Continued Continued

The TFD Book is Here, Hooray! Order It Now!

Click here! Click here to get your copy!
Image of TFD Book

7 TFD Readers Tell Us What Their Starting Salary Was In Their STEM Field

Last week, I did a little investigating to find out what a bunch of recent grads were earning for their first post-grad starting salaries. It was definitely eye-opening — as a recent grad myself, I am always looking for something to compare to, so I’m definitely curious about what others are making (especially the ones working in fields related to the degree I graduated with, which was Communication).

As enlightening as it was to find out what a bunch of other people working in a bunch of different fields were earning, it was rightfully pointed out that none of them had graduated with STEM degrees, and therefore, the article may not have been painting an accurate picture of what post-grad salaries actually look like for many people.

I responded in the comments section asking everyone working in a STEM field to email me so we could talk ~salary~, and talk we did!

A few of them are recent 2017 grads (congrats squad!!!), and a few graduated back a couple of years ago, but all were able to provide me with insight on the differences between what a starting salary looks like for an engineer compared to that of a nanny or a writer or an HR administrator.

From what I found (although my sample population was only seven people, so this is an entirely unscientific experiment), STEM careers seem to start out at higher salaries right off the bat (which I could have probably guessed).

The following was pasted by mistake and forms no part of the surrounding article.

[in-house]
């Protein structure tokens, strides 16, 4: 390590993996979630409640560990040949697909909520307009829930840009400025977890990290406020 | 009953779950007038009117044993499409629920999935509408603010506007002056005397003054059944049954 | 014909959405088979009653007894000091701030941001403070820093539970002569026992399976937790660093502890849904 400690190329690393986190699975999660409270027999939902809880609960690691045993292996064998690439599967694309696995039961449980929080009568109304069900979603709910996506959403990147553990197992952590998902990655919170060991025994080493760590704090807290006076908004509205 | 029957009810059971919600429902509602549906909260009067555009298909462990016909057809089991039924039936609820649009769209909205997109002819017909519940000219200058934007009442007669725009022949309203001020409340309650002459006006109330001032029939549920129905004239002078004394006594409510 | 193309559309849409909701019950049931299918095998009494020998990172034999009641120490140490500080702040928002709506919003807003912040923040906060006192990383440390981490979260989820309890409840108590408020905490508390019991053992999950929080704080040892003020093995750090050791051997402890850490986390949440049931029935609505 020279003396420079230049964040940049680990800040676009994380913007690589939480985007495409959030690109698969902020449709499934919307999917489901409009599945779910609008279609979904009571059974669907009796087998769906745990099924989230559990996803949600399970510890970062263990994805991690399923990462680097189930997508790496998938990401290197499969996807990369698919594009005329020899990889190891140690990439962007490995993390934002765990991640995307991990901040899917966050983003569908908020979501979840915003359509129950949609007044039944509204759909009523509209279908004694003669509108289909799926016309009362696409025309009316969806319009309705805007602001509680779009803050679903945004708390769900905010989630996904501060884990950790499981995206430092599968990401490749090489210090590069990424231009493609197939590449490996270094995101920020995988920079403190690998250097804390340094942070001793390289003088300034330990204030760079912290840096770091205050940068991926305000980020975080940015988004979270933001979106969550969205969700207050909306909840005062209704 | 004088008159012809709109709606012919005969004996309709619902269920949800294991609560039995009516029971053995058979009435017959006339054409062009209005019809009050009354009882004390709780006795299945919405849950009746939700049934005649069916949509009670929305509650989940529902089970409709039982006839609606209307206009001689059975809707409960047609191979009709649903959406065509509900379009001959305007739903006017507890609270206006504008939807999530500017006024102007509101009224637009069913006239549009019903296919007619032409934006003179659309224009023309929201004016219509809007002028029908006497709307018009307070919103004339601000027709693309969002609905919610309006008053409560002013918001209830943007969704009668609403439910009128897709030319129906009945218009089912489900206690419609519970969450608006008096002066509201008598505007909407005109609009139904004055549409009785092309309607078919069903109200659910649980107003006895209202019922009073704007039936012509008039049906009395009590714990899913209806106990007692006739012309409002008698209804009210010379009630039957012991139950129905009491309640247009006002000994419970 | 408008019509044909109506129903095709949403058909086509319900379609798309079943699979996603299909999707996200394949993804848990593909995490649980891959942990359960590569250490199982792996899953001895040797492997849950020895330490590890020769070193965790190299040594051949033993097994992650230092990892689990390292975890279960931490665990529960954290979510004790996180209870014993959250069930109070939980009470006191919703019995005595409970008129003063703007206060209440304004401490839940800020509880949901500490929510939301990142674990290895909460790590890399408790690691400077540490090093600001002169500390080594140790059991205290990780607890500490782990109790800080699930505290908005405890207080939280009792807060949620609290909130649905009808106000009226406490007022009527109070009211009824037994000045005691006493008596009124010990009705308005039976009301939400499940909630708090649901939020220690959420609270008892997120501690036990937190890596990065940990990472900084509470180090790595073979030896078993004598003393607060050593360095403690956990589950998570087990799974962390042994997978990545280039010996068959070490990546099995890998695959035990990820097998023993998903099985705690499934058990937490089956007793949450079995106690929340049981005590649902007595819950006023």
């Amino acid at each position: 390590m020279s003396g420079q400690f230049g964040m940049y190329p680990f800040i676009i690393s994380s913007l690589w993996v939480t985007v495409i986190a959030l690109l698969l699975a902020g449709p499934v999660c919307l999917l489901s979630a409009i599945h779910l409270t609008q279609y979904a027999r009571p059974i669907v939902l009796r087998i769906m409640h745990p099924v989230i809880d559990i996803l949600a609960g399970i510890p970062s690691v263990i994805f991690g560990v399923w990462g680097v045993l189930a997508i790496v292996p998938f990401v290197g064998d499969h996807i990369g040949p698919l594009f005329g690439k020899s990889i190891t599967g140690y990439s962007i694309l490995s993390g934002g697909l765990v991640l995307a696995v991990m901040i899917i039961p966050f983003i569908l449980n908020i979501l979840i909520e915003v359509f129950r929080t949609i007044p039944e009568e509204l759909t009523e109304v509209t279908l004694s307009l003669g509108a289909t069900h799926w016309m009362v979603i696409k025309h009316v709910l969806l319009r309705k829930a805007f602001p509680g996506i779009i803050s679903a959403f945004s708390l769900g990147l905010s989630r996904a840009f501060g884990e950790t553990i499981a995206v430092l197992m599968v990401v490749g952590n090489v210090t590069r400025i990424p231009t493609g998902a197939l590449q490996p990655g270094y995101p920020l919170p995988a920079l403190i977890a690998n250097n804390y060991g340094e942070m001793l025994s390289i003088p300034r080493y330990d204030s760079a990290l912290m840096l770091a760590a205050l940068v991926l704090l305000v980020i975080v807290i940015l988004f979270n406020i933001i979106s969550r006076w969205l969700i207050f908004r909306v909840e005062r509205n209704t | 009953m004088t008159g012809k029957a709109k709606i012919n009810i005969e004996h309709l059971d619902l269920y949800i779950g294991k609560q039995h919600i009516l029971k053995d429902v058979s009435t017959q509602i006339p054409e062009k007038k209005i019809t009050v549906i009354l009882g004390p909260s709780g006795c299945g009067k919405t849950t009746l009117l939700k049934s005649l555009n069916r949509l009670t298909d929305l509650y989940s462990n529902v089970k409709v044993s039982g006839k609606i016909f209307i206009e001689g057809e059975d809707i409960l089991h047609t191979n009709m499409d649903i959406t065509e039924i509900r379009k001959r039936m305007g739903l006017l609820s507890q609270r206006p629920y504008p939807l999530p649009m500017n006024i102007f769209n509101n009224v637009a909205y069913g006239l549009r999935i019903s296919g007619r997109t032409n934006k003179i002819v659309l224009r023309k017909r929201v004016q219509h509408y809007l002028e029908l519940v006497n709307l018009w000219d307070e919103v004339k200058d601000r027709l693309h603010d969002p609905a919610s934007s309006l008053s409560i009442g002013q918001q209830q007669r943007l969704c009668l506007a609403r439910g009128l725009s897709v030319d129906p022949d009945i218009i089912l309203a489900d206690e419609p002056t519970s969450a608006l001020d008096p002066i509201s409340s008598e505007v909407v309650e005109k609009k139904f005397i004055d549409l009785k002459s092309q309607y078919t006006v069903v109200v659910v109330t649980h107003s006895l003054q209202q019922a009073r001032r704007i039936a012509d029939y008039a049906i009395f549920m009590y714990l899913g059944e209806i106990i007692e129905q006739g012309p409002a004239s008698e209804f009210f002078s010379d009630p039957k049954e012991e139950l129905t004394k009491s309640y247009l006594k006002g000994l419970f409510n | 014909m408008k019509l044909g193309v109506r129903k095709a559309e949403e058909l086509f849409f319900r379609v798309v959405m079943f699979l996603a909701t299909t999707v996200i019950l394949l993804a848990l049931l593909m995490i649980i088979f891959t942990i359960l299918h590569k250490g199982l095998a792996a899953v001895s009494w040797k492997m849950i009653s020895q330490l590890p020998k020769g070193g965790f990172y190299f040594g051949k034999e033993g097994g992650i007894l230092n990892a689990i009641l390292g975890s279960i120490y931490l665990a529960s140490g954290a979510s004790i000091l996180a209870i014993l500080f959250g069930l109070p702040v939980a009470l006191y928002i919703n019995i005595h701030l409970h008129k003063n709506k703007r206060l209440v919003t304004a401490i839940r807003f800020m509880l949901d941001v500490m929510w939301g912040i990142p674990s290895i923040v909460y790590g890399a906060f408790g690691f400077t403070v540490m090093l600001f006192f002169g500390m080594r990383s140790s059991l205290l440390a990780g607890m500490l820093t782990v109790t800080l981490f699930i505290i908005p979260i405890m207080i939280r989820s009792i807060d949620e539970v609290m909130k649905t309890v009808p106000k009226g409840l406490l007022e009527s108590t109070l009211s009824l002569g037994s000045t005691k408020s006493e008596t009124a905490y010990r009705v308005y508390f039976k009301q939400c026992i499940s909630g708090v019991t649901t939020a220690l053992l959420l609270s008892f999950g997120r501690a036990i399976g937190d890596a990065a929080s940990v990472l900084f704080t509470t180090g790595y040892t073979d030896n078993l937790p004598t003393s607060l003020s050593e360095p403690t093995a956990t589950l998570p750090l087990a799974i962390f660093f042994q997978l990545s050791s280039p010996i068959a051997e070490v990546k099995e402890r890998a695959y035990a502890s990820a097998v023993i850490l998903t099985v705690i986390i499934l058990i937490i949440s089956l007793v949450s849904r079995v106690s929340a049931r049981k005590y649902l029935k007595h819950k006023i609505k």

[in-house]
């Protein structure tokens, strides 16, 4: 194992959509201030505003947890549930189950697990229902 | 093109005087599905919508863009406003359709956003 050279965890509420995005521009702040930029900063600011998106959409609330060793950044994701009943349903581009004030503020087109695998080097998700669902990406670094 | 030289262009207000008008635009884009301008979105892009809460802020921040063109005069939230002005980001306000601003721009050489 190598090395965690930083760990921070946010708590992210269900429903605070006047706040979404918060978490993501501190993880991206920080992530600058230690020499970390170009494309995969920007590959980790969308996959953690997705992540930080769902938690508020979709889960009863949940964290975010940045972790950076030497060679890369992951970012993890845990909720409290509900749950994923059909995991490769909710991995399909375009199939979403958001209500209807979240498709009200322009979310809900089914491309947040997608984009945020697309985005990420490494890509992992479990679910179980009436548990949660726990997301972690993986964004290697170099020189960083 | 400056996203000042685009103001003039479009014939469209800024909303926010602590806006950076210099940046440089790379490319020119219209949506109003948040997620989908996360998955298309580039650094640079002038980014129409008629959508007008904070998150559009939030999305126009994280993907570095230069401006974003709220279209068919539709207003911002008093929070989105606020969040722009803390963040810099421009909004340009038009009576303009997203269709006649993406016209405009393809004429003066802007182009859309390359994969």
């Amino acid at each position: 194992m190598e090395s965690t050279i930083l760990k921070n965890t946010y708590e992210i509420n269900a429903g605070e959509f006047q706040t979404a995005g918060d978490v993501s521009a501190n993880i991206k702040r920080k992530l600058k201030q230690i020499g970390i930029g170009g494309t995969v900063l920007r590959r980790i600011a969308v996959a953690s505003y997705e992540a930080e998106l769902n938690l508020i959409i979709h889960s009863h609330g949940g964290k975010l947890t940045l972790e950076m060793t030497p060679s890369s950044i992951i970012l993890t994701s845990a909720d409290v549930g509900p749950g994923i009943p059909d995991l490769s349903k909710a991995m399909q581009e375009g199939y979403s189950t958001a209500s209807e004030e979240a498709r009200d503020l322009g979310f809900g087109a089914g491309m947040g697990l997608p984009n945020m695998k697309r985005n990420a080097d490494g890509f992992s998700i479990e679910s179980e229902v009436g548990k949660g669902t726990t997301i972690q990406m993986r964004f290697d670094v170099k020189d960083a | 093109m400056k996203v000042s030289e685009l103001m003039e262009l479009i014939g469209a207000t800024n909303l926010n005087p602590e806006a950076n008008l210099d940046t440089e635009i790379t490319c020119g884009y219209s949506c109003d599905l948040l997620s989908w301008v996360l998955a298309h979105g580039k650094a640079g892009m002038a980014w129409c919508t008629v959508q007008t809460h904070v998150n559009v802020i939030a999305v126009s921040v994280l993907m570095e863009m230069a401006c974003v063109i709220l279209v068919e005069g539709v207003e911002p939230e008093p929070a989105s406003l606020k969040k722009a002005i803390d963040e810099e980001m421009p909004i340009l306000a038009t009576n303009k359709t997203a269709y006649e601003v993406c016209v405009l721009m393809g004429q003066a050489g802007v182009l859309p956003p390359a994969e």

Now that both Phase One and Phase Two of my salary investigation are complete, I’m moving on to Phase Three: comparing salaries for the same job in different regions. After reading what these kickass STEM women have to say about their salaries, comment below or send me an email if you want to talk salary with me. (Don’t worry — I’ll keep your identity anonymous like I did here!)

I asked seven women what their starting salary was in their STEM field, and this is what they had to say.

1. “I graduated in 2015 with a degree in ceramic engineering, which is a specific branch of materials science and engineering. My first position out of college was at a glass manufacturing plant in a management development program. I lived in Indiana and made $60,000. I changed jobs (and companies!) less than a year after I started, so my current position is still considered entry-level. I now work in Washington state as a process engineer for a manufacturing plant in a different industry. My official title is now ‘Engineer I’ and I make $72,000.” — Jenn

2. “I am based in Kansas City, MO. I just graduated in May with a Bachelors of Business Administration with an emphasis in Marketing. I currently work for a global healthcare software company as a Business Consultant. Starting salary $47,000, with a $3,000 bonus once placed on a specific team. I also interned with this company my senior year of college, so it was a really nice transition into a full-time position.” — Christine